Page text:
A rally of 90,000 people in Japanese prefecture of Okinawa on Sunday, protesting against the continued presence of a US Marine air base at Futenma, has heightened the political crisis facing the seven-month-old Democratic Party of Japan (DPJ) government over the issue.
Having pledged during last year’s election campaign to remove the base, Prime Minister Yukio Hatoyama has failed to reach a deal with the US. The Obama administration is insisting that the DPJ abide by an agreement reached with the previous Liberal Democratic Party (LDP) government to shift the base, in modified form, to the less populated Henoko Bay, while transferring 7,000 marines to Guam.
Sunday’s demonstration in Yomitanson was the largest ever in Okinawa. Protesters came from all 41 municipalities of the prefecture, decked out in yellow to show the government a “yellow card”—a warning. Many more people dangled a yellow flag from car mirrors or wore a yellow scarf to show their support for the demonstration.
Nago mayor Susumu Inamine told the rally: “Though [Hatoyama] pledged to relocate the air station outside Okinawa Prefecture, the government has been wavering on this issue. There are even signs [the government will proceed with the initial plan] to relocate functions of the air station to the Henoko district. These haphazard measures and the unscrupulous approach simply mock residents of the prefecture.”
Inamine won the local election last year with the help of the Democrats by campaigning as an opponent of the US air base. Even Okinawa governor Hirokazu Nakima, who is an LDP leader and accepted the 2006 deal, attended the rally and referred to the huge burden of the US military on local residents.
The extent of the protest reflects longstanding grievances over the huge US bases in Okinawa, which houses half of the 44,000 American military personnel in Japan. Futenma base is situated in the densely populated area of Ginowan and another major base for US Air Force in Kadena is also located near residential area. In addition to ammunition storages and training grounds, the US military is occupying nearly one fifth of the main Okinawa island. Concerns about pollution, accidents and the economic impact are bound up with wider anti-militarist sentiments.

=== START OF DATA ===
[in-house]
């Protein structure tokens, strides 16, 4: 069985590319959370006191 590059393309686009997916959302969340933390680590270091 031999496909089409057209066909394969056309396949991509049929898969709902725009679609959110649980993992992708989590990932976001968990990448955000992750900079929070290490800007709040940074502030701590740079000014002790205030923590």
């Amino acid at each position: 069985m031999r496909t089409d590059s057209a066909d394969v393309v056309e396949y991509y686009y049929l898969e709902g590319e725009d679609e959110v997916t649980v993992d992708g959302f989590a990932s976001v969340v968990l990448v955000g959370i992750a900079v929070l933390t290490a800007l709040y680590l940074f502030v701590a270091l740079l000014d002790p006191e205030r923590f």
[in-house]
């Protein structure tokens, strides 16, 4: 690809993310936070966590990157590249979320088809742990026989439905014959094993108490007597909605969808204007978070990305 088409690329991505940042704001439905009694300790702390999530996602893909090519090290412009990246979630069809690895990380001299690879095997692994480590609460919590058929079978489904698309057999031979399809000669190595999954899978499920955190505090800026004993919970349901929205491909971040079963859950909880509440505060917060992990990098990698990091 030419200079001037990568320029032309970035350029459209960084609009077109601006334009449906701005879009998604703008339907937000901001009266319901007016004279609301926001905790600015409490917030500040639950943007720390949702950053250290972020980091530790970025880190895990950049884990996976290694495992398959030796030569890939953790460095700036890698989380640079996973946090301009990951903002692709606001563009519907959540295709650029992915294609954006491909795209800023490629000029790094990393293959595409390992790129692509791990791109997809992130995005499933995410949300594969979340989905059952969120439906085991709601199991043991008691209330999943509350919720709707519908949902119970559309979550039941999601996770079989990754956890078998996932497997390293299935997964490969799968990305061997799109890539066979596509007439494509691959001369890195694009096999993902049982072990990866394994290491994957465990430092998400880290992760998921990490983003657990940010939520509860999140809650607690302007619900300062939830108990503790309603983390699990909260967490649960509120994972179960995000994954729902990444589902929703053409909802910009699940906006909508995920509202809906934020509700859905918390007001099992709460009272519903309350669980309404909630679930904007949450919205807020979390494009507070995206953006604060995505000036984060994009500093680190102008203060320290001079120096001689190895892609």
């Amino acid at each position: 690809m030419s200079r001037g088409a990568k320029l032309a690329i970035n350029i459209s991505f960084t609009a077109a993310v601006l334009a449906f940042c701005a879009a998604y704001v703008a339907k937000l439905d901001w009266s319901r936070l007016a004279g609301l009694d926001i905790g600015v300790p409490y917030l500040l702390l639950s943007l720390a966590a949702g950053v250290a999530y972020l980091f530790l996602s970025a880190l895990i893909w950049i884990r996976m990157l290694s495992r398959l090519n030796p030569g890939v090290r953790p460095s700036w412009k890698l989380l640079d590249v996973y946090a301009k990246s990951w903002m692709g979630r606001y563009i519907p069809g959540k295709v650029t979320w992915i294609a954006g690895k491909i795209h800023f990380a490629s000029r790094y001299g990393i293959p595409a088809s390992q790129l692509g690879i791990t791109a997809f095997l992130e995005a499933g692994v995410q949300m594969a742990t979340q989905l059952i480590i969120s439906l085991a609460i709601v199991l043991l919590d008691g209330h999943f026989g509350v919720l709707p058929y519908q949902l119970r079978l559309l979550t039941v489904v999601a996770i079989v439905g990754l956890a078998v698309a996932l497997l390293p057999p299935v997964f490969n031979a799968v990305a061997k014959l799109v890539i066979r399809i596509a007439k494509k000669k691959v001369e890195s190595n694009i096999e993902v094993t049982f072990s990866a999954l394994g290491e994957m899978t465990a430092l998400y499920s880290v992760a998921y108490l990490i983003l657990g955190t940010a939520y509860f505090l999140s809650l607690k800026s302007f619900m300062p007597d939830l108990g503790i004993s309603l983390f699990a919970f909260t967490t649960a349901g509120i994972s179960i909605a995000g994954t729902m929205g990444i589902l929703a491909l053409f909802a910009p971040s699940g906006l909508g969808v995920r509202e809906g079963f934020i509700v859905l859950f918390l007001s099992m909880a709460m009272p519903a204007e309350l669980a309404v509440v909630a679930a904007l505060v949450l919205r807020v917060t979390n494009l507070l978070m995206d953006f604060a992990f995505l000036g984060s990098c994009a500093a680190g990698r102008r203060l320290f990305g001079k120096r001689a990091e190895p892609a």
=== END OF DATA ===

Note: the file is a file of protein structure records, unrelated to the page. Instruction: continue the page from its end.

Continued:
Okinawa played a significant role as a springboard for the US-led wars in Korea and Vietnam, provoking sustained demonstrations against the latter, and the US military presence, in the late 1960s and early 1970s. The region remained under direct US administration until 1972 when protests forced its return to Japanese control. Controversy flared again after the brutal rape of a young schoolgirl by US servicemen in 1995.
During last year’s election, the DPJ’s promise to revise the 2006 agreement with the US on the Futenma base was part of broader efforts to make an anti-war appeal. Hatoyama also pledged to expose secret deals between the US and Japanese governments to allow nuclear weapons into Japan and to end Japan’s naval refuelling mission in support of the US-led occupation in Afghanistan.
While cautiously adopting a more independent foreign policy oriented to Asia, the DPJ government has been reluctant to jeopardise the US alliance, which has been the bedrock of Japanese foreign policy since World War II. On taking office, Hatoyama immediately placed the 2006 agreement under review and has ignored US pressure to endorse the 2006 agreement. He resisted US efforts to seal a deal before US President Obama visited Tokyo last November.